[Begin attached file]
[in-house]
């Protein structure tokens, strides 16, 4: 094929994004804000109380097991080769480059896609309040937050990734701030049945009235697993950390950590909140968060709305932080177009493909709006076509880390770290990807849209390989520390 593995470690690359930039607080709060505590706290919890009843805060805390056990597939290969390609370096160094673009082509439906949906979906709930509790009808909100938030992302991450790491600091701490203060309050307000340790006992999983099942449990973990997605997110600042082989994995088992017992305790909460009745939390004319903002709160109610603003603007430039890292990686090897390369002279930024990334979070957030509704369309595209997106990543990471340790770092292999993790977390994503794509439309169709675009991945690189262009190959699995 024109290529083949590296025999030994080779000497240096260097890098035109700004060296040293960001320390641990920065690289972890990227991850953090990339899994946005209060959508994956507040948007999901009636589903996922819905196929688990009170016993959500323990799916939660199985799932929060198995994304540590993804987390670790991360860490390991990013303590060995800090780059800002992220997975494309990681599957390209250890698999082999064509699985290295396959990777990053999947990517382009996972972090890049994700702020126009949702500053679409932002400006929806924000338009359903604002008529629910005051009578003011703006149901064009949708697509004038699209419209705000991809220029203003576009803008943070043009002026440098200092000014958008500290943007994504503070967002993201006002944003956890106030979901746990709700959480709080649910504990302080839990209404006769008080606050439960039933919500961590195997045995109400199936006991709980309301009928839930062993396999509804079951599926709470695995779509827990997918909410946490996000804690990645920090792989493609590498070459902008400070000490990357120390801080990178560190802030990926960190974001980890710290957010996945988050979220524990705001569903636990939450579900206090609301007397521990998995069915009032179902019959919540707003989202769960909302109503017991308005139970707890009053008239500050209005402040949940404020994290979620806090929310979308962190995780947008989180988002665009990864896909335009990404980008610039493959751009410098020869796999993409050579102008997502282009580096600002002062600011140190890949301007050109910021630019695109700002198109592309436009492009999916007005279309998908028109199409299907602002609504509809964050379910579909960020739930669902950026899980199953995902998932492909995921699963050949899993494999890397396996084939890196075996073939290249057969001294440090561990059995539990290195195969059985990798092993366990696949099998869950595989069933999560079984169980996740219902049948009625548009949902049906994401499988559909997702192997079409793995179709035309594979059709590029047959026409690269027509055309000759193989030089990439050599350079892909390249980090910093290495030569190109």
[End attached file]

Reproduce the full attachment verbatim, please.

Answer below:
[in-house]
């Protein structure tokens, strides 16, 4: 094929994004804000109380097991080769480059896609309040937050990734701030049945009235697993950390950590909140968060709305932080177009493909709006076509880390770290990807849209390989520390 593995470690690359930039607080709060505590706290919890009843805060805390056990597939290969390609370096160094673009082509439906949906979906709930509790009808909100938030992302991450790491600091701490203060309050307000340790006992999983099942449990973990997605997110600042082989994995088992017992305790909460009745939390004319903002709160109610603003603007430039890292990686090897390369002279930024990334979070957030509704369309595209997106990543990471340790770092292999993790977390994503794509439309169709675009991945690189262009190959699995 024109290529083949590296025999030994080779000497240096260097890098035109700004060296040293960001320390641990920065690289972890990227991850953090990339899994946005209060959508994956507040948007999901009636589903996922819905196929688990009170016993959500323990799916939660199985799932929060198995994304540590993804987390670790991360860490390991990013303590060995800090780059800002992220997975494309990681599957390209250890698999082999064509699985290295396959990777990053999947990517382009996972972090890049994700702020126009949702500053679409932002400006929806924000338009359903604002008529629910005051009578003011703006149901064009949708697509004038699209419209705000991809220029203003576009803008943070043009002026440098200092000014958008500290943007994504503070967002993201006002944003956890106030979901746990709700959480709080649910504990302080839990209404006769008080606050439960039933919500961590195997045995109400199936006991709980309301009928839930062993396999509804079951599926709470695995779509827990997918909410946490996000804690990645920090792989493609590498070459902008400070000490990357120390801080990178560190802030990926960190974001980890710290957010996945988050979220524990705001569903636990939450579900206090609301007397521990998995069915009032179902019959919540707003989202769960909302109503017991308005139970707890009053008239500050209005402040949940404020994290979620806090929310979308962190995780947008989180988002665009990864896909335009990404980008610039493959751009410098020869796999993409050579102008997502282009580096600002002062600011140190890949301007050109910021630019695109700002198109592309436009492009999916007005279309998908028109199409299907602002609504509809964050379910579909960020739930669902950026899980199953995902998932492909995921699963050949899993494999890397396996084939890196075996073939290249057969001294440090561990059995539990290195195969059985990798092993366990696949099998869950595989069933999560079984169980996740219902049948009625548009949902049906994401499988559909997702192997079409793995179709035309594979059709590029047959026409690269027509055309000759193989030089990439050599350079892909390249980090910093290495030569190109």